- Carbon dioxide in the atmosphere has increased from about 285 parts per million 250 years ago to about 380 ppm today. CO2 is a “greenhouse” gas—it holds heat in the atmosphere—so if humans are generating more, it should have a warming effect.
- But probably not much of one. Greenhouse gases comprise less than 1% of the earth’s atmosphere; carbon dioxide is less than 4% of greenhouse gases; 96% of CO2 in the atmosphere is the result of Mother Nature.
- The earth has warmed about 16 degrees F since the last ice age. The net increase since 1979 — 0.19 degrees C (0.34 F) — is well within the range of natural fluctuation not primarily human beings.
Then, too, is science about a “consensus”—a majority opinion based upon the spurious cobbling together and editing of data—or facts as verified by the scientific method? As a solar expert at the Harvard-Smithsonian Center for Astrophysics, Willie Soon, noted: “If it’s consensus, it isn’t science.”
Even given these cursory facts indicating that climate change isn’t a “settled” matter and which anyone can gather through a simple Internet search, the Secretary of State of the Holy See, Cardinal Parolin, said to those attending the conference:
When the future of the planet is at stake, there are no political frontiers,
barriers or walls behind which we can hide to protect ourselves from the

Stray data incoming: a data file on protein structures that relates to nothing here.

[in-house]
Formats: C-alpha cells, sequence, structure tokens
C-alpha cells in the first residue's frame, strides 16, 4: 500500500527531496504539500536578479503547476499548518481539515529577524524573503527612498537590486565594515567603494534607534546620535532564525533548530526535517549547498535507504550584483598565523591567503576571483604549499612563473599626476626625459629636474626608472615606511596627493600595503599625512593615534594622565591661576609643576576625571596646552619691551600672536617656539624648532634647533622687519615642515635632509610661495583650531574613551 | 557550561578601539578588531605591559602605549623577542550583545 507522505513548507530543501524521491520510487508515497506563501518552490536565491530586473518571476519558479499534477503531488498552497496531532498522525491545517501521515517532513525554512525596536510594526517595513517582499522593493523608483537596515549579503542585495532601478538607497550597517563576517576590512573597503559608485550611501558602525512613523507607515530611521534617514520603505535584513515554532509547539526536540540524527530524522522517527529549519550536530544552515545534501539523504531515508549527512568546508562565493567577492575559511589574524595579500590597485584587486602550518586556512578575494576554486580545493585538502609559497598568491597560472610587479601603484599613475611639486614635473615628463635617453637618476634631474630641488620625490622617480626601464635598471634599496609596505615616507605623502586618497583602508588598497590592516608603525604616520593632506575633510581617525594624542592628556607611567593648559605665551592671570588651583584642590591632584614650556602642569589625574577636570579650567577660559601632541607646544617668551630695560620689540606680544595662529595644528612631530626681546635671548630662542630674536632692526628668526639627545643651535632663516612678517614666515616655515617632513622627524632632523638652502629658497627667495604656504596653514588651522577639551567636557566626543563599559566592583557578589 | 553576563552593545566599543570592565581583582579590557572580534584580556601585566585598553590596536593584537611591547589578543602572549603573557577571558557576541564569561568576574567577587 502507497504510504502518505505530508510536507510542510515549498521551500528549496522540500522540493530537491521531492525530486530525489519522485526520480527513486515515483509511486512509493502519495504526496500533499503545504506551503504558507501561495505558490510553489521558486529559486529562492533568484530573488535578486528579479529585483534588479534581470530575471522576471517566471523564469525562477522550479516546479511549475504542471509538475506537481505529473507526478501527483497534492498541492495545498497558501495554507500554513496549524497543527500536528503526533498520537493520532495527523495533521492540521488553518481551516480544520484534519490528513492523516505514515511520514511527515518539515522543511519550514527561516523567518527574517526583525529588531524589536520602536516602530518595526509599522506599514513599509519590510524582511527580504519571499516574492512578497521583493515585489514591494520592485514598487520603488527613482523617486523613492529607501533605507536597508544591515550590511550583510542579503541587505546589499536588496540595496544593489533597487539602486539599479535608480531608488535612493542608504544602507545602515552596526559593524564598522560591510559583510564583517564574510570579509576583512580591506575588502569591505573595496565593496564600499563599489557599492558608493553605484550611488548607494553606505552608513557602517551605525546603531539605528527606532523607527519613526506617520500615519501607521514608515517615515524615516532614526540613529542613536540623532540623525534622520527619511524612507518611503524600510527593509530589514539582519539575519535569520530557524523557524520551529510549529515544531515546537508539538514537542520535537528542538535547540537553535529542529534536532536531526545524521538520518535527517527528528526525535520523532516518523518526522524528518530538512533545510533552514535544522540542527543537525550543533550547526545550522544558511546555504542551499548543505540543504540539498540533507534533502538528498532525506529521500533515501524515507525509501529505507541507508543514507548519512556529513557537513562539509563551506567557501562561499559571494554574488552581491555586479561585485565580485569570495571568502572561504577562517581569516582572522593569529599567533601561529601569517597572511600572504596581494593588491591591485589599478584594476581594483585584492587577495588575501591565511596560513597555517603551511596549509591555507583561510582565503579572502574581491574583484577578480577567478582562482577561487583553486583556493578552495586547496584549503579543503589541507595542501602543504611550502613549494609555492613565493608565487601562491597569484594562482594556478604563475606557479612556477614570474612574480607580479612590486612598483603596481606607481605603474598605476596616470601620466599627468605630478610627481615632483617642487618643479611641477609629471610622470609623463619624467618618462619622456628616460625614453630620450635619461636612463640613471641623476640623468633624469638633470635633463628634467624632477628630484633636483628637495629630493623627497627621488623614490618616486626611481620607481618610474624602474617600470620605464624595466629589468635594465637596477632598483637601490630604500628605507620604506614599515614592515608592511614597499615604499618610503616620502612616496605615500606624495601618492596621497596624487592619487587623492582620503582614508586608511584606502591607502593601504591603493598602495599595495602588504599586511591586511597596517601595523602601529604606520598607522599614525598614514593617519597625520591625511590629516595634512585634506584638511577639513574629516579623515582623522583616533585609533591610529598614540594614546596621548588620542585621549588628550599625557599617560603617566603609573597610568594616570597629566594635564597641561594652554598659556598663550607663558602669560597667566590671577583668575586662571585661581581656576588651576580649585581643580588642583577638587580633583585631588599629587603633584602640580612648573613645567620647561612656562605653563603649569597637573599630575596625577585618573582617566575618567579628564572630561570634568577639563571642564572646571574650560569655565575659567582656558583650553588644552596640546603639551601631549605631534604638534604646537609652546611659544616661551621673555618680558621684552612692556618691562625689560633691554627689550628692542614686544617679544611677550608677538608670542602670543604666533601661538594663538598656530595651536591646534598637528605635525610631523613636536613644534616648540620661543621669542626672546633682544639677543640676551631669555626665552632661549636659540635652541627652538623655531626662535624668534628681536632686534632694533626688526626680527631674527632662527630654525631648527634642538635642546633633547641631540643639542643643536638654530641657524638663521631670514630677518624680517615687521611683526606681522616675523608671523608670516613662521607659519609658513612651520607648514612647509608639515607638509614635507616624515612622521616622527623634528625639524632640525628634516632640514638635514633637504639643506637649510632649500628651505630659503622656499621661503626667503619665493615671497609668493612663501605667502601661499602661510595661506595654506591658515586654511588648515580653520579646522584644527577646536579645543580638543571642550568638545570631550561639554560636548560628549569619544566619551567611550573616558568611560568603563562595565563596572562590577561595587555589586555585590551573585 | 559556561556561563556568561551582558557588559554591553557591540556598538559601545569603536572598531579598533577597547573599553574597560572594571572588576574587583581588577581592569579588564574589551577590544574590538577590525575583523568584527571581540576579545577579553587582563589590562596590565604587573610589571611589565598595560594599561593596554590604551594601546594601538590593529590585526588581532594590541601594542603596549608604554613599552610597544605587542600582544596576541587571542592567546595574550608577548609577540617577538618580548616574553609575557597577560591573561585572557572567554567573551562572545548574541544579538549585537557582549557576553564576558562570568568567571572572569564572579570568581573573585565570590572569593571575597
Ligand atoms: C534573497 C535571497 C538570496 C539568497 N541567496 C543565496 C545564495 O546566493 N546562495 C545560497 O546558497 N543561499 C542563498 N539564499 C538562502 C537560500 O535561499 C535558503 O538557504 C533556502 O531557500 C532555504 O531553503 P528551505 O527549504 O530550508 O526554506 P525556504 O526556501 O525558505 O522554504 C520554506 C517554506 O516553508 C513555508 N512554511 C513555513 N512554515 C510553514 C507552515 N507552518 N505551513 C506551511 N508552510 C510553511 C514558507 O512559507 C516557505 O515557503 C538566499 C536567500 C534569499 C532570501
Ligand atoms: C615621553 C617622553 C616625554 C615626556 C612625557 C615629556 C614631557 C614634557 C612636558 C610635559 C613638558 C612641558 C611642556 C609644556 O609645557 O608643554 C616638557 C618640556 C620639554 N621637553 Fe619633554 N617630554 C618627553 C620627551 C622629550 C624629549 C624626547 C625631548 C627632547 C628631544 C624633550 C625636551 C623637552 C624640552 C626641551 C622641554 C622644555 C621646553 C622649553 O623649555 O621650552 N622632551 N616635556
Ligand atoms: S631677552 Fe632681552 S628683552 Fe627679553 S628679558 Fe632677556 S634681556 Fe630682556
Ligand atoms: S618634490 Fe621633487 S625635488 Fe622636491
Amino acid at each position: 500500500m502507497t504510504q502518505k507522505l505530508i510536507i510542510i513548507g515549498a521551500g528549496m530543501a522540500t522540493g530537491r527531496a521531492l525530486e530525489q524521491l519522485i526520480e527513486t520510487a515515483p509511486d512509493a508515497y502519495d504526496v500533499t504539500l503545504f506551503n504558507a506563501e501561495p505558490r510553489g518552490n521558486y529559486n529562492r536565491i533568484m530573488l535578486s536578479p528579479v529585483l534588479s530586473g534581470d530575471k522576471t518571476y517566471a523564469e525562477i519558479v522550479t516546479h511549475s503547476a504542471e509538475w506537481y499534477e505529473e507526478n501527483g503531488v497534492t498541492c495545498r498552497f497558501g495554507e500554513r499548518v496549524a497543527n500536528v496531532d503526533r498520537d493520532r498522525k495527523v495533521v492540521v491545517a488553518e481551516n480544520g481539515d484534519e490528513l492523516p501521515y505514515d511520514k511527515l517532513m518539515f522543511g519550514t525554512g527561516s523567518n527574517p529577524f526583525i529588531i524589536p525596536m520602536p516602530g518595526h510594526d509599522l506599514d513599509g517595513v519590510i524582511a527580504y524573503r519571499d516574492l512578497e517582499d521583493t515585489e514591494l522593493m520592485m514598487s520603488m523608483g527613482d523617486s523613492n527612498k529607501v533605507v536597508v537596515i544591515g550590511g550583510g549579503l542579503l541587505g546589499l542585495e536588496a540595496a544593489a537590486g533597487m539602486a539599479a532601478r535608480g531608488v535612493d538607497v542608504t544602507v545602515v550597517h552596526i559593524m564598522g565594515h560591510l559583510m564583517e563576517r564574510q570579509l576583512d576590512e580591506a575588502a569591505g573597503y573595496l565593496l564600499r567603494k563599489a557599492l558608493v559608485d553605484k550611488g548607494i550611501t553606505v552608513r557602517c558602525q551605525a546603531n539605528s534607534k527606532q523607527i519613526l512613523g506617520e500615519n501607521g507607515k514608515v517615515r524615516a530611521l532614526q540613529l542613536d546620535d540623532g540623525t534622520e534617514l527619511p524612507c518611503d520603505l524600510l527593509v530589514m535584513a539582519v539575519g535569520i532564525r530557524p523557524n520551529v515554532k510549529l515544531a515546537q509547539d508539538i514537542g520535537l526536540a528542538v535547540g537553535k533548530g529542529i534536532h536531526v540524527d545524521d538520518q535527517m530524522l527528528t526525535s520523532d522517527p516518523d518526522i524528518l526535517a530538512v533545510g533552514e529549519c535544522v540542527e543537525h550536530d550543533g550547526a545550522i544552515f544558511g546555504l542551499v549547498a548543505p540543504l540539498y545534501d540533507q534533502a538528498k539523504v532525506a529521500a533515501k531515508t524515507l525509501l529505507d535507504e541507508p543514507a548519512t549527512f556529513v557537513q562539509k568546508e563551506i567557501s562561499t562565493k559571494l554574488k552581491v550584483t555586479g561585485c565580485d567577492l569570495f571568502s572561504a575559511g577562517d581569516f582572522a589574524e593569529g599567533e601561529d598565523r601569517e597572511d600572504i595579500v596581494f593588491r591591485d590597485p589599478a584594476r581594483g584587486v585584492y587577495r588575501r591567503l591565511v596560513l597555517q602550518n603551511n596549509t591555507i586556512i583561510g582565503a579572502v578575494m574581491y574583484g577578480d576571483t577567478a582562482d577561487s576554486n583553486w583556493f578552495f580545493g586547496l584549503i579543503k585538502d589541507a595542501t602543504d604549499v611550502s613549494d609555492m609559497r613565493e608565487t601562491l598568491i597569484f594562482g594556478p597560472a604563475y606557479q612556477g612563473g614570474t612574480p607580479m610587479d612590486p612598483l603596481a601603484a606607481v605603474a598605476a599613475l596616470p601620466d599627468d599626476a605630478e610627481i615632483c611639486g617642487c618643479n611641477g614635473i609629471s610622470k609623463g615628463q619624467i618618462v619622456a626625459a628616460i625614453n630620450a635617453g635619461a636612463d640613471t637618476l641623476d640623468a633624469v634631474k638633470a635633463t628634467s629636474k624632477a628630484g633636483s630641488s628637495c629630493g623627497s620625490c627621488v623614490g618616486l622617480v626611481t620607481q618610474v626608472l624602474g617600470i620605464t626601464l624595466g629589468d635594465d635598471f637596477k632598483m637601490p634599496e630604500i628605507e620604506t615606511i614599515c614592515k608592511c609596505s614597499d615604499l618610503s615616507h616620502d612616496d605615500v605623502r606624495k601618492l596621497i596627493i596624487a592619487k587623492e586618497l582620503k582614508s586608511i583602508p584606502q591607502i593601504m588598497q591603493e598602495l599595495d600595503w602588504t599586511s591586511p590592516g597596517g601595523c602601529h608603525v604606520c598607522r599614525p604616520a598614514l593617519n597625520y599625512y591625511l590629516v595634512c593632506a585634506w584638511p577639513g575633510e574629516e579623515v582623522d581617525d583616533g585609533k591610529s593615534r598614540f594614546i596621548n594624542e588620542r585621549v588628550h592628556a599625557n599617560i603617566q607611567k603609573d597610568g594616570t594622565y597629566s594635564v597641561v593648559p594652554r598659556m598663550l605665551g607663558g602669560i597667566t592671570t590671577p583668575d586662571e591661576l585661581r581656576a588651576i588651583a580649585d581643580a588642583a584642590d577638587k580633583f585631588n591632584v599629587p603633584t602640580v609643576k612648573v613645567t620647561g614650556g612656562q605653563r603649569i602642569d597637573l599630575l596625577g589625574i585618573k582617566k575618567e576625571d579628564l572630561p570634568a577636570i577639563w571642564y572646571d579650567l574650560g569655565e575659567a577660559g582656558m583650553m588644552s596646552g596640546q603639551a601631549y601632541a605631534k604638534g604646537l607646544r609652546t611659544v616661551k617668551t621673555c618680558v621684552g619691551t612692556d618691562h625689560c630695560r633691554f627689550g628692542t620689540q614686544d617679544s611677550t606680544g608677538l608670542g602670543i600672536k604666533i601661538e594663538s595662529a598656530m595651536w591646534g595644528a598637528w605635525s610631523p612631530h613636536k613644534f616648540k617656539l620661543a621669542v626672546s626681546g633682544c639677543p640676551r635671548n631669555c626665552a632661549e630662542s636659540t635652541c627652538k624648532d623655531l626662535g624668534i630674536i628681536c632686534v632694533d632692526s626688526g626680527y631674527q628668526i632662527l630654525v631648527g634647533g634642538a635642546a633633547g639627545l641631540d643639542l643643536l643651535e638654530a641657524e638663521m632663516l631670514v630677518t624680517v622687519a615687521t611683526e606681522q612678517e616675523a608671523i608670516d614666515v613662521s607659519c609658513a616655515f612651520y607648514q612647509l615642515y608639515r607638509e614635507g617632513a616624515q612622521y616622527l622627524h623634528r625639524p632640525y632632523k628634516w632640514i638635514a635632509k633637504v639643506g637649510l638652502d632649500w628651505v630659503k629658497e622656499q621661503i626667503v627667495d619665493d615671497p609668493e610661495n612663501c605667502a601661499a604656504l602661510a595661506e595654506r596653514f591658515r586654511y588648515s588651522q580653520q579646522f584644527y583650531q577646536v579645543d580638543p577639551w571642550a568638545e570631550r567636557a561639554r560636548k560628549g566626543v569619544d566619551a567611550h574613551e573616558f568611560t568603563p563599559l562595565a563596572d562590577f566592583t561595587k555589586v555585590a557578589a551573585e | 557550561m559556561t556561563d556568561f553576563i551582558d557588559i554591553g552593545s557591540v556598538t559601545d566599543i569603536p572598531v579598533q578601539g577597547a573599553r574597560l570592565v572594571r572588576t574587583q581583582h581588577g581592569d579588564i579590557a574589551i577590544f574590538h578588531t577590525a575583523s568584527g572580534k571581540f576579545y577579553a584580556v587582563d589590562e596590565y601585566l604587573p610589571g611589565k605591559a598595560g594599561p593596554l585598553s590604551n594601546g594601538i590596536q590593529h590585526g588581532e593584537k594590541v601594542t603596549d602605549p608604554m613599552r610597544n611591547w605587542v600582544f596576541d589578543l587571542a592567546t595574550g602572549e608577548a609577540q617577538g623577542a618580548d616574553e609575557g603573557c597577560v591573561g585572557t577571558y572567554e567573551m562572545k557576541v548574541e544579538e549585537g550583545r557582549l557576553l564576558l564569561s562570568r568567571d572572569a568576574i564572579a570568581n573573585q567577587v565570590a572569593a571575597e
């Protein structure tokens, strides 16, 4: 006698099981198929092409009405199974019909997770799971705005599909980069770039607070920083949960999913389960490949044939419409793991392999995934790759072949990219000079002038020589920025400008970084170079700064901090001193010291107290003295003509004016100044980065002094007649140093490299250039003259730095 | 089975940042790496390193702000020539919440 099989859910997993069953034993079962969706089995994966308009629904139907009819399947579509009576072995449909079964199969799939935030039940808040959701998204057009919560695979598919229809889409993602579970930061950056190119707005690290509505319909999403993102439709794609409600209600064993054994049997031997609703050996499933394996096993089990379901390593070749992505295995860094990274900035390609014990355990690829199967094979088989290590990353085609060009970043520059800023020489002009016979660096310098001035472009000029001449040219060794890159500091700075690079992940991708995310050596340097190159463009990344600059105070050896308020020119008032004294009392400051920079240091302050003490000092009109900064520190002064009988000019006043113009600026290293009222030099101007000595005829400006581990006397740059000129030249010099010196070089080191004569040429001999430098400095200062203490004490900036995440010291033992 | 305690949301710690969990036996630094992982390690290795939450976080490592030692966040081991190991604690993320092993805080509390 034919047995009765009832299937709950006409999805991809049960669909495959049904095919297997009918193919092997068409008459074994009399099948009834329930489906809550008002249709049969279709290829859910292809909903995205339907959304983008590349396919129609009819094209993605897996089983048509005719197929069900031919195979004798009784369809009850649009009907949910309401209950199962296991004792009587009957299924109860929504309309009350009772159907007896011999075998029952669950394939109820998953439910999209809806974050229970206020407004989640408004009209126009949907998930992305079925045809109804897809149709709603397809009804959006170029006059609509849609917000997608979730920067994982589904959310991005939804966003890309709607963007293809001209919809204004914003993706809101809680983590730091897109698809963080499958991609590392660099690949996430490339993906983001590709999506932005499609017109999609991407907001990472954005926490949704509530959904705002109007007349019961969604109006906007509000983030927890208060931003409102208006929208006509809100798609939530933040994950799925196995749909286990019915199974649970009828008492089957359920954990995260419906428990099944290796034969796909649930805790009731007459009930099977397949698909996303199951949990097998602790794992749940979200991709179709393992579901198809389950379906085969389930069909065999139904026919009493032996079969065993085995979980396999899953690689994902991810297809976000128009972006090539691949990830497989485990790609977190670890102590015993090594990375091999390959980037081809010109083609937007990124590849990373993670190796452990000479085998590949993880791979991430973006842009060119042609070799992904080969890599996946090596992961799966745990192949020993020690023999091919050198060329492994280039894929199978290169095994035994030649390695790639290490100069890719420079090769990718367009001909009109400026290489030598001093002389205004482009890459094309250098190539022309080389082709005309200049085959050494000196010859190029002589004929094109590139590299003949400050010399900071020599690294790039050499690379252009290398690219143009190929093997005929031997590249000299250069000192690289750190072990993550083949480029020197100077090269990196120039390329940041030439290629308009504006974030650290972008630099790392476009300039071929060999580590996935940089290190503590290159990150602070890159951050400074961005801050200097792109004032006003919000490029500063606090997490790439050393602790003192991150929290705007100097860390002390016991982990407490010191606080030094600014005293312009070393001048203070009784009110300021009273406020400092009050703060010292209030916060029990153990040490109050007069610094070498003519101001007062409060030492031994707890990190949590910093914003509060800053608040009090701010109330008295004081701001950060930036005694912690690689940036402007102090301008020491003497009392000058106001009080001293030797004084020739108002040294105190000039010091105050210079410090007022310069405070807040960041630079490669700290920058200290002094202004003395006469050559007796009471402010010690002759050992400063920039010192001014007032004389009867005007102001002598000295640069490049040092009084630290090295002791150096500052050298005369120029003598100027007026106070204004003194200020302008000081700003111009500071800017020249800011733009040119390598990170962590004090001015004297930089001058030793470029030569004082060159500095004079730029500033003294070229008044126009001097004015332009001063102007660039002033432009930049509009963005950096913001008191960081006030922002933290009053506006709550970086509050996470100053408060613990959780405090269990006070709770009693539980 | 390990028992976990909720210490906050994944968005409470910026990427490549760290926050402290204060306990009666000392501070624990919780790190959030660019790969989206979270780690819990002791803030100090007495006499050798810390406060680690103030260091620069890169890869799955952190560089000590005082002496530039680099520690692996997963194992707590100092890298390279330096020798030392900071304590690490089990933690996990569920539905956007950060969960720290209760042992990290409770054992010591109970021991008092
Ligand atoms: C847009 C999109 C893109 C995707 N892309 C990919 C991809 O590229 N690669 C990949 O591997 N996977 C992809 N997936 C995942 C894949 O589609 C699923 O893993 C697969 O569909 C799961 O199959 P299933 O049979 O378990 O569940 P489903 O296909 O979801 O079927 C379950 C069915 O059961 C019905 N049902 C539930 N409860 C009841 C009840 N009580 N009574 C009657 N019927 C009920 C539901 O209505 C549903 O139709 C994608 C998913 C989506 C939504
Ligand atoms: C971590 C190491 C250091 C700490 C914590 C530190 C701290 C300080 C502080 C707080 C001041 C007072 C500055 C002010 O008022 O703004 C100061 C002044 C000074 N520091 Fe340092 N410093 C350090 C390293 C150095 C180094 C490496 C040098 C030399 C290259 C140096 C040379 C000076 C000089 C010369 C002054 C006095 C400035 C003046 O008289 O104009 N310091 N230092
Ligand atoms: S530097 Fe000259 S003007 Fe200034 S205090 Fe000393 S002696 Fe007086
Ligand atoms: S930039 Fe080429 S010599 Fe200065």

effects of environmental and social degradation. There is no room for the
globalisation of indifference, the economy of exclusion or the throwaway
culture so often denounced by Pope Francis.
Really? Based on science that isn’t at all settled, Cardinal Parolin can judge, “The future of the planet is at stake”?
Ambassador Baker closed his blog:
The reality of climate change is that we’re all in it together. And as the
hard-headed business entrepreneurs at the conference explained,
inaction will be far more costly than action. Government must set the
global governance framework. Business will bring the enterprise and
innovation. Religious leaders will argue the moral case, based especially
around the need to accept our inter-generational responsibility towards
those who follow us. Pope Francis’s encyclical is likely to provoke and
challenge. Watch out for it next month!
All of this is very troubling, the stuff of ginning up political support for the Left’s globalist “social justice” agenda. To think that liberals condemned the Church for getting involved the Galileo consensus. “Leave science to the scientists,” they argued. Now, they’re goading the Vatican to take the bait of a highly-dubious “scientific consensus” that’s being trolled by global climate change advocates.
In his encyclical concerning the environment, hopefully the Holy Father will espouse a biblical standard—stewardship of God’s gift of creation, “to rule and to care for”—and avoid falling through the trap door of temptation when it comes to the Faustean bargain of the global climate change fearmongers on the Left.
Let the discussion begin…
To read The Motley Monk’s post concerning Cardinal Maradiaga’s comments, click on the following link:
To read Ambassador Baker’s blog post, click on the following link:
To learn some of the facts concerning climate change, click on the following links: